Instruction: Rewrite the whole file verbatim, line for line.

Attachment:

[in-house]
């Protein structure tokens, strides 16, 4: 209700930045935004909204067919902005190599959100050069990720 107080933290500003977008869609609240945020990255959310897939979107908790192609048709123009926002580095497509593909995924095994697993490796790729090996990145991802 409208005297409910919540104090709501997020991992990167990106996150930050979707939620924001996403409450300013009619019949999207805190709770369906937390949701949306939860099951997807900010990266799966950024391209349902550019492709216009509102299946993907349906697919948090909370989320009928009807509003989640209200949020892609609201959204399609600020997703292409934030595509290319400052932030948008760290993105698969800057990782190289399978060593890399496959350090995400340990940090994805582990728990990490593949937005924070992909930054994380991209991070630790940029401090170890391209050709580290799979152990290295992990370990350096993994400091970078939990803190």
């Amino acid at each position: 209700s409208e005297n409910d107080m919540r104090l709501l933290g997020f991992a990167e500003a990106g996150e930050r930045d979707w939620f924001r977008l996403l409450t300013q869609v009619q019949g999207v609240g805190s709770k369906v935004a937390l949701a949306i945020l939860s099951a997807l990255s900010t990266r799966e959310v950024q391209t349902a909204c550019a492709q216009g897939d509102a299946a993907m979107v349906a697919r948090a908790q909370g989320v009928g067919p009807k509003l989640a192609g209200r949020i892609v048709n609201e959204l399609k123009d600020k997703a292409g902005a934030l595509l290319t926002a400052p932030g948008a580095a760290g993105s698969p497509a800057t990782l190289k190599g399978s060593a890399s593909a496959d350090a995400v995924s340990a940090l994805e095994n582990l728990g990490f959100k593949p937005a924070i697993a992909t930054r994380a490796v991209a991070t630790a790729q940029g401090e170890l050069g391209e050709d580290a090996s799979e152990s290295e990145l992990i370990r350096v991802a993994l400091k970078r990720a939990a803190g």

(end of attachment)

[in-house]
């Protein structure tokens, strides 16, 4: 209700930045935004909204067919902005190599959100050069990720 107080933290500003977008869609609240945020990255959310897939979107908790192609048709123009926002580095497509593909995924095994697993490796790729090996990145991802 409208005297409910919540104090709501997020991992990167990106996150930050979707939620924001996403409450300013009619019949999207805190709770369906937390949701949306939860099951997807900010990266799966950024391209349902550019492709216009509102299946993907349906697919948090909370989320009928009807509003989640209200949020892609609201959204399609600020997703292409934030595509290319400052932030948008760290993105698969800057990782190289399978060593890399496959350090995400340990940090994805582990728990990490593949937005924070992909930054994380991209991070630790940029401090170890391209050709580290799979152990290295992990370990350096993994400091970078939990803190």
């Amino acid at each position: 209700s409208e005297n409910d107080m919540r104090l709501l933290g997020f991992a990167e500003a990106g996150e930050r930045d979707w939620f924001r977008l996403l409450t300013q869609v009619q019949g999207v609240g805190s709770k369906v935004a937390l949701a949306i945020l939860s099951a997807l990255s900010t990266r799966e959310v950024q391209t349902a909204c550019a492709q216009g897939d509102a299946a993907m979107v349906a697919r948090a908790q909370g989320v009928g067919p009807k509003l989640a192609g209200r949020i892609v048709n609201e959204l399609k123009d600020k997703a292409g902005a934030l595509l290319t926002a400052p932030g948008a580095a760290g993105s698969p497509a800057t990782l190289k190599g399978s060593a890399s593909a496959d350090a995400v995924s340990a940090l994805e095994n582990l728990g990490f959100k593949p937005a924070i697993a992909t930054r994380a490796v991209a991070t630790a790729q940029g401090e170890l050069g391209e050709d580290a090996s799979e152990s290295e990145l992990i370990r350096v991802a993994l400091k970078r990720a939990a803190g």